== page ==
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Robert Kurz

For almost two decades, starting in the mid 1980s, Postmodern Discourse has been the dominant theoretical force, first and foremost among the left. The critique of political economy was replaced by linguistic criticism, the analysis of objective, material conditions by arbitrary, subjective interpretation. In place of traditional leftist economic determinism came a likewise truncated culturalism, and medial simulation took the place of social conflict. Since then, however, the situation has changed in fundamental ways. The economic crisis has now gripped those social segments in the West that had heretofore been spared. As a consequence the “social question” has returned to intellectual discourse.

But these interpretations remain remarkably bland and seem downright anachronistic. The polarization between rich and poor, which continues unabated, has yet to be defined. The fact that the traditional marxist term “class” suddenly has new currency is more a sign of helplessness than anything else. In traditional conceptions the “working class,” which produces surplus value, is exploited by the “capitalist class,” which “controls the means of production.” Not a single one of these terms can accurately describe today’s problems.

Today’s poverty is not a product of exploitation within production, but rather an exclusion from production. Anyone who is still employed in regular capitalist production counts among the relatively privileged. The problematic and “dangerous” bulk of society is no longer defined by its “position in the productive process” but by its position in secondary, derivative areas of circulation and distribution. This social segment is comprised of the permanently unemployed, recipients of social assistance or cheaply outsourced service-sector workers, which extends to “poverty contractors”, street-merchants and junk collectors. These forms of reproduction are, in view of legal standards, increasingly irregular; incomes in these sectors hover at a level that barely covers the minimums for survival or even fall below this border.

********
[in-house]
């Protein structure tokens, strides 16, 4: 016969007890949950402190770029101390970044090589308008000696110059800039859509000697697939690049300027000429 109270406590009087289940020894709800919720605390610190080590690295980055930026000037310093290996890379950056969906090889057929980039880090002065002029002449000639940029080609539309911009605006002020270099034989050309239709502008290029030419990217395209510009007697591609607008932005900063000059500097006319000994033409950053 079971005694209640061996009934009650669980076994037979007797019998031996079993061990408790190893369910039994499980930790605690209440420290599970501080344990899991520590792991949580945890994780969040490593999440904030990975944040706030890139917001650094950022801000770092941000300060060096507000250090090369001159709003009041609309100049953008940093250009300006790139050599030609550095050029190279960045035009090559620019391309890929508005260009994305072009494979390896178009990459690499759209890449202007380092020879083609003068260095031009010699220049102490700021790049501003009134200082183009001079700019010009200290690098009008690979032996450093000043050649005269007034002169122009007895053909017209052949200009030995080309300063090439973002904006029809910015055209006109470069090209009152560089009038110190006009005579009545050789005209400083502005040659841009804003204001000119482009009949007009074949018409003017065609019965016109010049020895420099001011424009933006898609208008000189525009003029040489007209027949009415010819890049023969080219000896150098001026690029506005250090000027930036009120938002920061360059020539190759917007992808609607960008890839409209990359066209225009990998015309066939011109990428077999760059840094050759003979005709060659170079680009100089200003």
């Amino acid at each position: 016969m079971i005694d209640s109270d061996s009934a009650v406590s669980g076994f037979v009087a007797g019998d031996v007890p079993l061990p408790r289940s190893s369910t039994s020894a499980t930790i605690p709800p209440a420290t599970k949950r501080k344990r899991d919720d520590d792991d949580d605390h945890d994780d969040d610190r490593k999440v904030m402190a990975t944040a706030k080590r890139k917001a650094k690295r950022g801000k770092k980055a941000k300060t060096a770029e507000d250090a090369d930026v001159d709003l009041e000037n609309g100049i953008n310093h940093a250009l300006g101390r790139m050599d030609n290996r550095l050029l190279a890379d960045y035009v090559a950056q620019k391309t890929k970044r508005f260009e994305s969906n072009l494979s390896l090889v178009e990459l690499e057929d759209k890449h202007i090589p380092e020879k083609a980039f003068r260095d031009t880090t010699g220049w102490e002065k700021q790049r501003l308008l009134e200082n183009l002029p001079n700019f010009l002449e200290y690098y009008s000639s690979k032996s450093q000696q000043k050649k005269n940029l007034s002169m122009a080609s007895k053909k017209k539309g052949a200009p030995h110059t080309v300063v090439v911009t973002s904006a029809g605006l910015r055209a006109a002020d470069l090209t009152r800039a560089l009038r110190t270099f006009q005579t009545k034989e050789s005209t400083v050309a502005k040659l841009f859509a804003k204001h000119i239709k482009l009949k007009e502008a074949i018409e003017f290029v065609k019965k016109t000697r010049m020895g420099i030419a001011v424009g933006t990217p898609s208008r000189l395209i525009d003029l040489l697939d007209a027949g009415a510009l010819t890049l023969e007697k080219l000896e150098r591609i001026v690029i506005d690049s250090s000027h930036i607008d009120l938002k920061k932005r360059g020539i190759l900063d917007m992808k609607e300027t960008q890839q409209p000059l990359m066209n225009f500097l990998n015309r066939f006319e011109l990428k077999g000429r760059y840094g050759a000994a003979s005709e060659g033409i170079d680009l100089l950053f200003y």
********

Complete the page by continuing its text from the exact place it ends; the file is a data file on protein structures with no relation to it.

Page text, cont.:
Likewise, there is no identifiable “capitalist class” in the old sense, according to the classic standards of “control of the means of production.” Whether in the form of the state apparatus and infrastructure or large transnational corporations, capital appears in certain respects to be anonymous and socialized; it has revealed itself as an abstract, non-personalized social form. “Capital” is not a group of judicial property-holders, but the common principle that determines the life and actions of all members of society, both in their outward expression and in their own subjectivity.